United States v. E.C. KNIGHT (“merger of sugar refinements”) 1. Congress cannot regulate manufacturing activities under the Commerce Clause even if they travel through interstate commerce. a. The difference here is that the operation of commerce plays a secondary one to that of manufacture of sugar. Therefore, commerce is not controlling, it is only incidental and indirect. b. Monopoly may only be regulated when it has to do w/ the operation of commerce. i. But these big merging companies had a lot of market power to jack up the price. [ they may have merged for efficiency] 1. This would have an enormous impact on the buying and selling in commerce. ii. Congress’s goal was to regulate manufacturing to create competition and have better market prices.
CC SECOND ERA: What was Carter v. CARTER COAL (trying to set max hours and wages for mining”) and its HOLDING?
Carter v. CARTER COALl (trying to set max hours and wages for mining”) 1. According to this Court, regulation of commerce would be exercised over the means serve for intercourse that includes transportation, purchase, sale, and exchange of commodities b/w citizens of different States. 2. Manufacturing/production and labor relations are purely local in nature and remain so even after these goods travel through interstate. 3. Congress cannot regulate manufactured goods just b/c these goods will later go into interstate commerce. The Court seeks to make a distinction b/w what takes place before buying and selling to restrict congressional regulation even if this activity has an effect over selling in commerce. Although this activity that leads these goods into interstate commerce is interrelated to commerce, it is too indirect. a. How can it be argued against this and say this is a regulation of commerce? i. What goes on beforehand is important for what takes place later on in commerce.
CC SECOND ERA: What was Schechter Poultry and its HOLDING?
SCHECHTER POULTRY: 1. Facts: 96 % of the live poultry came from other states to New York City. ∆s purchased the poultry from commission men for slaughter and resale to local retail poultry dealers and butchers. Congress tried to prohibit child labor and bundle sick chickens w/ healthy ones. 2. Congress cannot regulate buying and selling that is done LOCALLY. Although this activity may have an effect over interstate commerce, this is INDIRECT—when this is the case it is LEFT TO THE STATES to regulate. 3. The key reason is that you have to regulate Congress’s power. There has to be some activities left to the States. a. How could you say that Congress HAS the power to regulate? i. These chickens come from other States and into N.Y. These businesses can get away w/ a lot more by using child labor and have a competitive edge. Even though it is a purely local activity, it will have an effect over commerce.
CC SECOND ERA: What was Schechter Poultry's SUMMARIZED HOLDING?
Court’s reasoning • There is no continuity in the flow of interstate commerce after the poultry has arrived from other states, and is then used for “local disposition.” “The poultry has come to a permanent rest w/in the state.”; the flow had ceased. • The poultry bought by ∆s was not used or sold for “further transactions in interstate commerce.” The Court defines interstate commerce taking place when goods are only temporarily w/in a state, and then continue in the stream of interstate commerce. It is in this circumstance that federal regulation is applicable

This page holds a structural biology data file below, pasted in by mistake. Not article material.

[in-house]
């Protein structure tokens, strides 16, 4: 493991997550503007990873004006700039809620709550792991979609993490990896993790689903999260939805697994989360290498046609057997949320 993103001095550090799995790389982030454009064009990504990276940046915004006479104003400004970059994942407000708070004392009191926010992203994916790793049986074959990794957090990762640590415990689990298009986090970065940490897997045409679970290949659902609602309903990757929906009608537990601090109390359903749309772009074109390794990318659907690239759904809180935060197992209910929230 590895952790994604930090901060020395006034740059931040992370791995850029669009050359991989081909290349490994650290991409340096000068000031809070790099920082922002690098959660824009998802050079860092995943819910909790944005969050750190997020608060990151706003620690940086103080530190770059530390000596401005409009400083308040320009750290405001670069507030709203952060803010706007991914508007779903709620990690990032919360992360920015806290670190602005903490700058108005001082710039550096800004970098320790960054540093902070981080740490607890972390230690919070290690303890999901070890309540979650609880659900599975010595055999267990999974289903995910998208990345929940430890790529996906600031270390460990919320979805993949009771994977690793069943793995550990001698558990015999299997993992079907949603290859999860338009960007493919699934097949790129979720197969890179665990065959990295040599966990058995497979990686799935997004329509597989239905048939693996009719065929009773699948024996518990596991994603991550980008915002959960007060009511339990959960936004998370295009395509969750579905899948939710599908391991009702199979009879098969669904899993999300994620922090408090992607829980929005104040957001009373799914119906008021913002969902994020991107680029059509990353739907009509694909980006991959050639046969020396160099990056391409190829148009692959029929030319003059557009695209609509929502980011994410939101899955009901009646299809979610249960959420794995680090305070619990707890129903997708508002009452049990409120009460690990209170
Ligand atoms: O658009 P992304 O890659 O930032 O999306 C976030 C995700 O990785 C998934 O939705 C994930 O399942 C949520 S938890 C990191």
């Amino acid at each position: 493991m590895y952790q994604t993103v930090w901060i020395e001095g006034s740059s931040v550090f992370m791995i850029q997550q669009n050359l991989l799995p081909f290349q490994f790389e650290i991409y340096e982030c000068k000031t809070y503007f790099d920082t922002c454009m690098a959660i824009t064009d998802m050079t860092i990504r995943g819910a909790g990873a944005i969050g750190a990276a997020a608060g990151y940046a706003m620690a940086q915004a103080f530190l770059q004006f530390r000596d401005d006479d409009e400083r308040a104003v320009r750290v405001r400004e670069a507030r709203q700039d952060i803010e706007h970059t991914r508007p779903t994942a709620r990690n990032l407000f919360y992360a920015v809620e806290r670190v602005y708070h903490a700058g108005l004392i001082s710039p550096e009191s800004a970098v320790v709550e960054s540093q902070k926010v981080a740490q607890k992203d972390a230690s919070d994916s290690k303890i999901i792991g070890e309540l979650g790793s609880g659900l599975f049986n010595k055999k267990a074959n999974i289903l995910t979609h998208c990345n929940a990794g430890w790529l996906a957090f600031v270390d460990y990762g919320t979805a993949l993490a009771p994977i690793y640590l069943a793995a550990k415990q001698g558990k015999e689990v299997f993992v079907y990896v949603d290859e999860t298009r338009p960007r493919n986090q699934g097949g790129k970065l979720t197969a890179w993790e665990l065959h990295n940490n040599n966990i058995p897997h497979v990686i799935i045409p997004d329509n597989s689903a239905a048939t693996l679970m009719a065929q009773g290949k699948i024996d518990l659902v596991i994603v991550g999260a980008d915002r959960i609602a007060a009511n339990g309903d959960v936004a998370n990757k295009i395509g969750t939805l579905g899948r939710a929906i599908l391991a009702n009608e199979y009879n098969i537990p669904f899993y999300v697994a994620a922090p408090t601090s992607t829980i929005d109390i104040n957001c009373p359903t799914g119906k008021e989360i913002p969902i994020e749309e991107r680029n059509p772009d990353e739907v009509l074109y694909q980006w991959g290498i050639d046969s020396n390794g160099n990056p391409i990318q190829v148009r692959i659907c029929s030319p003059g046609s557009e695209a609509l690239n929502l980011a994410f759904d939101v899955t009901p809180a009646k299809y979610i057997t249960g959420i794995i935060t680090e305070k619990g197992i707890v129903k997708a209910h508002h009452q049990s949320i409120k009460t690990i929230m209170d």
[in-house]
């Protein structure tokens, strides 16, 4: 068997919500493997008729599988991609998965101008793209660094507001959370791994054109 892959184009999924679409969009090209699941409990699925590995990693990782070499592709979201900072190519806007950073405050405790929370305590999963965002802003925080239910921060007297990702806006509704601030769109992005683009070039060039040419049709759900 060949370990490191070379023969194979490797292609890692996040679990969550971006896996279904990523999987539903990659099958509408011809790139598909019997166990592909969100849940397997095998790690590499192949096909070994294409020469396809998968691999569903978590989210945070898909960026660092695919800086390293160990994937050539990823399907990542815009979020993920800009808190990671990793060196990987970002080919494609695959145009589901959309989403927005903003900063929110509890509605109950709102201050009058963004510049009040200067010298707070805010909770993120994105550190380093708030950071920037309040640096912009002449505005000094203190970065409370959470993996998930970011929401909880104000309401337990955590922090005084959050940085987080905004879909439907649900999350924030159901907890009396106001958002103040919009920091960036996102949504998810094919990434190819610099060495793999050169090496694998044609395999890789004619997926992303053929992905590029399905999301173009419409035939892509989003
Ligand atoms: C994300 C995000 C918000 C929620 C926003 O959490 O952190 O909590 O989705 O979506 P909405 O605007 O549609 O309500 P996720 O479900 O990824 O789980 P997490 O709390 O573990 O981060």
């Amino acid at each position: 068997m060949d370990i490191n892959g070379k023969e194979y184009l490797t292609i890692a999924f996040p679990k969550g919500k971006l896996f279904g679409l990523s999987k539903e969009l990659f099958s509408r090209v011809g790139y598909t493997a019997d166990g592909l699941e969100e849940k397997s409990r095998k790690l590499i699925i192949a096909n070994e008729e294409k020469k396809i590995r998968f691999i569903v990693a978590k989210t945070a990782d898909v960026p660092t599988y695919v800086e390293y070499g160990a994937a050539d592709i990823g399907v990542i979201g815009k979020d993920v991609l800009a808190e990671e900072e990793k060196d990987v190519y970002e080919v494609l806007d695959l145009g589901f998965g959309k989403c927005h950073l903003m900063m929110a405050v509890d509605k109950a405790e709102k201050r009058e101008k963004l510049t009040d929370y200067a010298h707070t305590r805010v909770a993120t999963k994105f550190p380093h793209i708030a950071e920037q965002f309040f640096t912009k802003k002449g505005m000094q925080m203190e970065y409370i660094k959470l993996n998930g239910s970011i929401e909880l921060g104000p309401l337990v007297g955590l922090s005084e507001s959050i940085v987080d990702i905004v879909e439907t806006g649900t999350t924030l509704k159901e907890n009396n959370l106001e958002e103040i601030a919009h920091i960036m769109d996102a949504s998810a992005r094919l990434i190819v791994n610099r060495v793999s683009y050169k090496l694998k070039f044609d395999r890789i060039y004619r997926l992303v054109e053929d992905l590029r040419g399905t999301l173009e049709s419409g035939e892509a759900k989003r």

CC SECOND ERA: What was Houston, East & West Texas Railway (“The SHREVEPORT Rate cases”)and its HOLDING? How was it DIFFERENT from SCHECHTER POULTRY?
Houston, East & West Texas Railway (“The Shreveport Rate cases”) 1. FACTS: The railroads were charging higher rates from LA Shereport to Dallas, than a similar distance w/in the state. The ICC was set up to regulate both interstate and intrastate routes. This has a direct effect since the intra state and interstate routes compete with each other. To be fair, the transportation costs should be the same. 2. Wherever the interstate and intrastate transactions [of carriers] are so related that both Congress and the state have sought to set rules of regulation, those of the federal government will SUPERSEDE any state regulation. a. The intrastate rates have a DIRECT EFFECT over interstate rates. i. The Court is concerned w/ competitive edge locals get w/ these rates over those who do business through interstate—Shreveport. 3. Can this case be DISTINGUISHED from POULTRY? a. A distinction is that the size of the impact is so much greater when dealing w/ railroads. b. In Poultry it was only an indirect impact on commerce, whereas here it was direct. i. The Court has a problem determining what a direct effect is.
CC SECOND ERA: What was Hammer v. Dagenhart and its HOLDING? What general QUESTION did this case ADDRESS?
Champion v. Ames (“the lottery case”) a. The trafficking of tickets is a subject of commerce. As long as Congress is focused on that interstate component, shipment of tickets across state lines, Congress can regulate. b. The act is not inconsistent w/ the 10th Amendment b/c “the power to regulate commerce among the states has been expressly delegated to Congress” under the Commerce Clause. i. The power of Congress to regulate commerce among the states is plenary. c. It must be said that lottery was viewed as gambling and morally distasteful. |||| ADDRESSED: Does the 10th Amendment have a role?
CC SECOND ERA: What was Hammer v. Dagenhart ("Child Labor CC Case") and its HOLDING? What general QUESTION did this case ADDRESS?